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Market Recap: Rates Stay Low, Home Builder Sentiment Improves, Housing Starts and Building Permits Decline

Posted On September 18, 2020

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The Federal Open Market Committee (FOMC) met on Tuesday and Wednesday of this week and, as expected, did not move interest rates.  As a result, mortgage rates remain historically low.  The National Association of Home Builders’ (NAHB) housing market sentiment index improved.  Housing starts and building permits declined slightly in August after strong gains in July. 

As expected, the FOMC voted to hold interest rates steady on Wednesday and revealed its ongoing plans for monetary policy for the next three years.  The dot plot revealed the Fed intends to hold interest rates near zero through at least 2023 as the economy recovers from the coronavirus pandemic-related slowdown.  Based on the decision, consumers can expect low interest rates to persist in the years to come.  Savers will earn less on savings accounts, but borrowers can expect to borrow money at lower costs.

The NAHB housing market sentiment index jumped to an all-time high of 83 in September as record-low interest rates and fewer available homes for sale create the ideal housing market for home builders.  Current sales conditions climbed to 88, sales expectations for the next six months rose to 84, and most notably buyer foot traffic soared to 73, a record high for the index.  NAHB chief economist, Robert Dietz attributed the “suburban shift” as one of the trends impacting home builders commenting, “builders in other parts of the country have reported receiving calls from customers in high-density markets asking about relocation.”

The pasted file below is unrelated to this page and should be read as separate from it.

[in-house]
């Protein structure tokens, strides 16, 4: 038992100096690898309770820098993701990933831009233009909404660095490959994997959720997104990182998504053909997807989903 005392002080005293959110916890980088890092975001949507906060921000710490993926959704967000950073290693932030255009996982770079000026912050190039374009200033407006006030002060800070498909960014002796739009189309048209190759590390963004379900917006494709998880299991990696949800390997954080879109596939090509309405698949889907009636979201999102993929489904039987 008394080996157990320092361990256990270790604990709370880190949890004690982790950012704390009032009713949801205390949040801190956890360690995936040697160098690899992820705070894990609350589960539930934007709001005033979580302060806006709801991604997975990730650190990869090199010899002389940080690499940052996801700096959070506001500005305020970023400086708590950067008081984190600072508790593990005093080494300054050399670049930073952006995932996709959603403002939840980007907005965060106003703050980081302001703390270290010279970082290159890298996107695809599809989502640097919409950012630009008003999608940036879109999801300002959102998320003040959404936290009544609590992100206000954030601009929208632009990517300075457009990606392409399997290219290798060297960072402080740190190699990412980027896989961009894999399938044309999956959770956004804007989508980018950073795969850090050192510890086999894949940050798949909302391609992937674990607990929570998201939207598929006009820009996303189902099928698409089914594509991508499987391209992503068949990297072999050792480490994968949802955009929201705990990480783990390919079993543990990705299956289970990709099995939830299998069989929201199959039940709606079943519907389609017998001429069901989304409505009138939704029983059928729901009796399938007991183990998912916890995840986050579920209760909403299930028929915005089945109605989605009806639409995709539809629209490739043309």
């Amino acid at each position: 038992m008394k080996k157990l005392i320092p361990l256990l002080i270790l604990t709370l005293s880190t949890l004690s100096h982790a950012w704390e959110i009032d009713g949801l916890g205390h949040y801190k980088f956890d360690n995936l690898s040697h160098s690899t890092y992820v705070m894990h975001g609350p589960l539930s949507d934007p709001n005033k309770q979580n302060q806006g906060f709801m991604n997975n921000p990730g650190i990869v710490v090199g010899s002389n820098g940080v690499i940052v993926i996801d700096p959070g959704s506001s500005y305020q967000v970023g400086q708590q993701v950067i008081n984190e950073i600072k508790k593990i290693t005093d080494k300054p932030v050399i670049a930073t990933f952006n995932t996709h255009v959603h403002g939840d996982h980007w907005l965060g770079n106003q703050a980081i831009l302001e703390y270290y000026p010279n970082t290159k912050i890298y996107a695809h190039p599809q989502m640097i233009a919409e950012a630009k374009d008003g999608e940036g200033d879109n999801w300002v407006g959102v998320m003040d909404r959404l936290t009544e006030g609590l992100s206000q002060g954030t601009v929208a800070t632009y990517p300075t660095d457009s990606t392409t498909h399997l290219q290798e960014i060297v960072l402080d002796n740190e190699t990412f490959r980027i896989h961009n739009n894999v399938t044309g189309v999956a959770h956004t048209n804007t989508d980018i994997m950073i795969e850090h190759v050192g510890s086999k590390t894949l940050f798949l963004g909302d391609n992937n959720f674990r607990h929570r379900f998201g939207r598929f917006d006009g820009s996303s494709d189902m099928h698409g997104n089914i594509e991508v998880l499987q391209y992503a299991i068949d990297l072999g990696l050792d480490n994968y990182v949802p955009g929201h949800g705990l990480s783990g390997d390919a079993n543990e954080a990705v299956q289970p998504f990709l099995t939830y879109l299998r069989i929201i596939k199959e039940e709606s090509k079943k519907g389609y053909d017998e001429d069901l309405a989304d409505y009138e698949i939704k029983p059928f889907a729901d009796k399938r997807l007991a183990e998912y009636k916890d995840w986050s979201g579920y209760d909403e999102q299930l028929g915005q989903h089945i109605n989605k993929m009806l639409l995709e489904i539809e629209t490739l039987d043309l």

Housing starts and building permits each declined from July to August.  Housing starts fell 5% month-over-month to a seasonally adjusted annual rate of 1.42 million.  Year-over-year, however, sales increased 3%.  Building permits declined 1% month-over-month to a seasonally adjusted annual rate of 1.47 million.  Year-over-year permits were about even. 

Low mortgage rates and fewer available homes for sale has created an opportunity for new home builders to replenish housing inventory.  When you build a new home, you may have to wait longer to move in, but you can design it to your liking and your appliances will likely come with warranties.  If you are buying an existing home, you may be able to move in right away but you could have to adapt it to fit your needs through a renovation or remodel.  If you have any questions about building a new home versus moving into an existing home, let us know. 

 

Sources: Bankrate, Econoday, MarketWatch, MarketWatch, MarketWatch, Mortgage News Daily